NYU to study periodontal disease, bone loss in diabetics
April 03, 2018
New York University College of Dentistry researchers are exploring the biological mechanisms that contribute to poor oral health and related bone loss among people with diabetes thanks to a $2.2 million, five-year grant from The National Institute of Dental & Craniofacial Research, the university announced in an April news release.
The grant will fund research to determine whether elevated levels of succinate accelerate the progression of periodontal disease, according to the news release.
The research builds on the finding that succinate, a metabolite, is significantly elevated by high blood sugar and in type 2 diabetes patients. Xin Li, Ph.D., associate professor of basic science and craniofacial biology at NYU College of Dentistry, led the research team that made this conclusion.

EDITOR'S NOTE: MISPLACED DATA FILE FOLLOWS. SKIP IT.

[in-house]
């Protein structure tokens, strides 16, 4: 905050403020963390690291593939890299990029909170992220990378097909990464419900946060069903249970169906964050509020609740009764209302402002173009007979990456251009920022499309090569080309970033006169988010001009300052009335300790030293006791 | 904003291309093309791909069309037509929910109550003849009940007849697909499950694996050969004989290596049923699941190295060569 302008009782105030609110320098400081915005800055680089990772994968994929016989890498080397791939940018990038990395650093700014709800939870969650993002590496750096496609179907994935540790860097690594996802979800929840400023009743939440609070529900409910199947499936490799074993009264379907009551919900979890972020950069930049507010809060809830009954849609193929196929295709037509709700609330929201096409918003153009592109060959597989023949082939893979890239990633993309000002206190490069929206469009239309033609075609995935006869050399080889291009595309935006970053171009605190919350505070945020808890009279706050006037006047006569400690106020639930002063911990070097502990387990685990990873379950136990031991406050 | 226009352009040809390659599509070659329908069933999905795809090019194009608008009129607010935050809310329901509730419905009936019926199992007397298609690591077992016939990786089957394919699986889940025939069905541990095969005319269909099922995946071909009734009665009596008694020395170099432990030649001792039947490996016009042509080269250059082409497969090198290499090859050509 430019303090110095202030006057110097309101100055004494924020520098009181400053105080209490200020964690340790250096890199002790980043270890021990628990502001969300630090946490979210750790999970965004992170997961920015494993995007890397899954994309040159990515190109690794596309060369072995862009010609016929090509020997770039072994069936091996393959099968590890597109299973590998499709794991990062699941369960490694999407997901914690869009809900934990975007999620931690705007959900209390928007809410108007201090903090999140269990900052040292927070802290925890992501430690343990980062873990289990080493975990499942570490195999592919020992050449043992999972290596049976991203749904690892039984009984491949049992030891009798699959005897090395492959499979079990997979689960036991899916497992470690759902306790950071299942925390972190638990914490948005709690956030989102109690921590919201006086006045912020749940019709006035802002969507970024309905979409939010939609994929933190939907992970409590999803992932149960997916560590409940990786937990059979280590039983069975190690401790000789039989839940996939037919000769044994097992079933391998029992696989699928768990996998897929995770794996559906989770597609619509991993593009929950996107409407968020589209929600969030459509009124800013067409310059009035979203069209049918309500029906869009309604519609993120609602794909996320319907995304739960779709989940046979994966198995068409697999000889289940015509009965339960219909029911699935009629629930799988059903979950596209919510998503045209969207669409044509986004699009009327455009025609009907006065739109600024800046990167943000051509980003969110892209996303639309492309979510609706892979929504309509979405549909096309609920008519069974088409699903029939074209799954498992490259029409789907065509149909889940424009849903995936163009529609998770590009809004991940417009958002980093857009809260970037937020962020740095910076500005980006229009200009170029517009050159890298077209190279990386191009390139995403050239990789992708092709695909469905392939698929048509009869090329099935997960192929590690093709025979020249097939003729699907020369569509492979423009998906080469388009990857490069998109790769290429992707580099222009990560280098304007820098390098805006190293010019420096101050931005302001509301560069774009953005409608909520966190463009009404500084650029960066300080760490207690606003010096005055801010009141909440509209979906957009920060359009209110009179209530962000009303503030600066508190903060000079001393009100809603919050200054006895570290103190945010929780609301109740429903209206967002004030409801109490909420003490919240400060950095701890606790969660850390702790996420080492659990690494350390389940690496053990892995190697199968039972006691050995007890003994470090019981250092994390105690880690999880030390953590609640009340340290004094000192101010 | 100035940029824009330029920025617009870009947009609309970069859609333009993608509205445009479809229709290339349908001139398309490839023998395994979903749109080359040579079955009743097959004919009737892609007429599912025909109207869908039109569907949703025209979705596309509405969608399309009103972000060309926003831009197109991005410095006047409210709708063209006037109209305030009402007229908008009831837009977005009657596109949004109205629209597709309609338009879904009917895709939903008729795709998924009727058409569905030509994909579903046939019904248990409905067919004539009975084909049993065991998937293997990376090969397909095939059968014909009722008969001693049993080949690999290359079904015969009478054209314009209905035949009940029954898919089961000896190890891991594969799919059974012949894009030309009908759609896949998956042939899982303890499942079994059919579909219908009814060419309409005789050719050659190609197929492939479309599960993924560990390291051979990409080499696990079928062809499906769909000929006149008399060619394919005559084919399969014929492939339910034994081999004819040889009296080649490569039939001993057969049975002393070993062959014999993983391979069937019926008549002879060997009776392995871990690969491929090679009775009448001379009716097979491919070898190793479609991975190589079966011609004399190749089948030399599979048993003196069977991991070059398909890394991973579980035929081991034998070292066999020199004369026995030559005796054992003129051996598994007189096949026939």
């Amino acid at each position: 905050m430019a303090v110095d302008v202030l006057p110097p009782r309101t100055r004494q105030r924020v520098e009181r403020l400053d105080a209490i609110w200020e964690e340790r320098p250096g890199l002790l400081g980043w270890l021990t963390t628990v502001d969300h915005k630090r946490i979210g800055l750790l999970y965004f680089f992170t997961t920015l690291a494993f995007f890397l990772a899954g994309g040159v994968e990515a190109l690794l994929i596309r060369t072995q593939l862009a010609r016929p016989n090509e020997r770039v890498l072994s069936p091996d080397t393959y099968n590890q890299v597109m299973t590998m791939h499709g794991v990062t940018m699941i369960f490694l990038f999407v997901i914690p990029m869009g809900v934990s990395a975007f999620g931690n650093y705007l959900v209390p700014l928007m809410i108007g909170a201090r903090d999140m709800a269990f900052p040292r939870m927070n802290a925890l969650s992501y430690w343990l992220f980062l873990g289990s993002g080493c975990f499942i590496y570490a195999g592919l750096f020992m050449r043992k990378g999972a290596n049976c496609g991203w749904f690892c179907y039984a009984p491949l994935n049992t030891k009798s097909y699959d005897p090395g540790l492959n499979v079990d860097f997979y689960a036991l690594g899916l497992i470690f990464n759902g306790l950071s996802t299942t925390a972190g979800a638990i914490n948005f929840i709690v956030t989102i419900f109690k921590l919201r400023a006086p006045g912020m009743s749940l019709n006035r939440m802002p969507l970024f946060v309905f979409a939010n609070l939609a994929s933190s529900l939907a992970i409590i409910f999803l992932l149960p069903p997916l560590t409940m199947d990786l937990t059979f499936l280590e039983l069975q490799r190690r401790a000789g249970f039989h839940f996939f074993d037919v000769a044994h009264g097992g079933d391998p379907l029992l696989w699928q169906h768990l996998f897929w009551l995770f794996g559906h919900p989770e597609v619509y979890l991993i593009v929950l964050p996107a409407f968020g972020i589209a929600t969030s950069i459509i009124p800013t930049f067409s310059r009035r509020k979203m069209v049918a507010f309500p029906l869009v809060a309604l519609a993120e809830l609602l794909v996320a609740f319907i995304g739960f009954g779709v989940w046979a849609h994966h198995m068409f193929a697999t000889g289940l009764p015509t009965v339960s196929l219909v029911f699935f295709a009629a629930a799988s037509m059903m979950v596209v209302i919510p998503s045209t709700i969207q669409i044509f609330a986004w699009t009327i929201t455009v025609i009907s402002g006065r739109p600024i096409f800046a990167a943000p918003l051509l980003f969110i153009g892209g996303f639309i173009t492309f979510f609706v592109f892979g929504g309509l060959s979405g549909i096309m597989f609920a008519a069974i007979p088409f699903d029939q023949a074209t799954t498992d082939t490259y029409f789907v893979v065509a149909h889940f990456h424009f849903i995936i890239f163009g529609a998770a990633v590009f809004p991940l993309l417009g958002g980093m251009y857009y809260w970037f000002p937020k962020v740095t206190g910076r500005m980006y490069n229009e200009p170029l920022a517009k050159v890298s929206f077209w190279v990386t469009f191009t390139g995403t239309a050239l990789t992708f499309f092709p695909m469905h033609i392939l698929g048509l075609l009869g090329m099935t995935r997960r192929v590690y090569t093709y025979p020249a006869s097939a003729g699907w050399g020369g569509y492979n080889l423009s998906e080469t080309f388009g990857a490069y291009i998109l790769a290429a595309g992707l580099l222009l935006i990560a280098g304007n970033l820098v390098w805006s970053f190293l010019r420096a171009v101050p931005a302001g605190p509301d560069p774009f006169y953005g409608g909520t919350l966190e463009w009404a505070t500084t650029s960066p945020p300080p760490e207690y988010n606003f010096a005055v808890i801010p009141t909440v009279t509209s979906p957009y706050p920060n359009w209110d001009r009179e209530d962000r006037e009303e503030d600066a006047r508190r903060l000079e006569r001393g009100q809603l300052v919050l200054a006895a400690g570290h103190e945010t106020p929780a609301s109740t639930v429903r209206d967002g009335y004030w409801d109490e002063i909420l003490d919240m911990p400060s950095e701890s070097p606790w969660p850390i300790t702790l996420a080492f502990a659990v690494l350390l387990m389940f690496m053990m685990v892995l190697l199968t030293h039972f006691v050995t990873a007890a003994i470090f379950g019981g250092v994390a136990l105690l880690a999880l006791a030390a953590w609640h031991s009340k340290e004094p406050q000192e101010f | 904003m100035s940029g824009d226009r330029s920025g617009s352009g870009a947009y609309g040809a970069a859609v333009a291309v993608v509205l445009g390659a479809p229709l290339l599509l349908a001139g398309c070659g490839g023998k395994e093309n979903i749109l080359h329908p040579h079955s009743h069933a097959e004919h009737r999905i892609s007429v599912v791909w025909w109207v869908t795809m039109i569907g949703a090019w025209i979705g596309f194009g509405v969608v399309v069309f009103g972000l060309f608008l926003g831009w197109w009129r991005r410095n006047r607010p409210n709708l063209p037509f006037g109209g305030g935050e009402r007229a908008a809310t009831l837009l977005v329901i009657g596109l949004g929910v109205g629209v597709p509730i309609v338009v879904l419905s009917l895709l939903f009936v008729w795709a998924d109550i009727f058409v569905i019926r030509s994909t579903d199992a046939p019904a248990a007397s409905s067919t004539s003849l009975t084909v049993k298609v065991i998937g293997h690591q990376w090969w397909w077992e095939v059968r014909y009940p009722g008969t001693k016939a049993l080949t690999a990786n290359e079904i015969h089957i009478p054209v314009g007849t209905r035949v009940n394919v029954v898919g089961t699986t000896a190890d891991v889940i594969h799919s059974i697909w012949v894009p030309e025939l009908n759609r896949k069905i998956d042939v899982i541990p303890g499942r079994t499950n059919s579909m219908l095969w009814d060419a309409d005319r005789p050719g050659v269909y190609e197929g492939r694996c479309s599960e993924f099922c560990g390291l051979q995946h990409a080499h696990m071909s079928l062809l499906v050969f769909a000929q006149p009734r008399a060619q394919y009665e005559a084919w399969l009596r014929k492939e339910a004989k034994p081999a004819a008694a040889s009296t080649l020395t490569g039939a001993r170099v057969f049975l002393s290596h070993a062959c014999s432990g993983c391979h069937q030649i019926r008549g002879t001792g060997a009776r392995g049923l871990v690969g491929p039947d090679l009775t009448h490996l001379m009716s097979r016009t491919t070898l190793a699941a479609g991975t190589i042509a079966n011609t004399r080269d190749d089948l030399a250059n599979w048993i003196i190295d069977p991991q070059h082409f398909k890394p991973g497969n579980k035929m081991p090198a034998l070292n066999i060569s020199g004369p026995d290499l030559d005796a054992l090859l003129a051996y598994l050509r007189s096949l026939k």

Using mouse models, researchers will investigate whether succinate signaling alters the oral microbiome; study the role of succinate as an inflammatory and immune mediator; and determine whether blocking succinate signaling can thwart diabetes-related periodontal bone loss.
"Because we've found that succinate has significant implications for periodontal disease, we hope that by understanding this novel mechanism, we can help prevent periodontal bone loss in those with diabetes," said Deepak Saxena, Ph.D., associate professor of basic science and craniofacial biology at NYU College of Dentistry and one of the project's principal investigators, in a news release.
The project is a collaboration with the University of Pennsylvania School of Dental Medicine. Dr. Dana T. Graves, interim dean of Penn Dental Medicine, is also a principal investigator, according to the news release.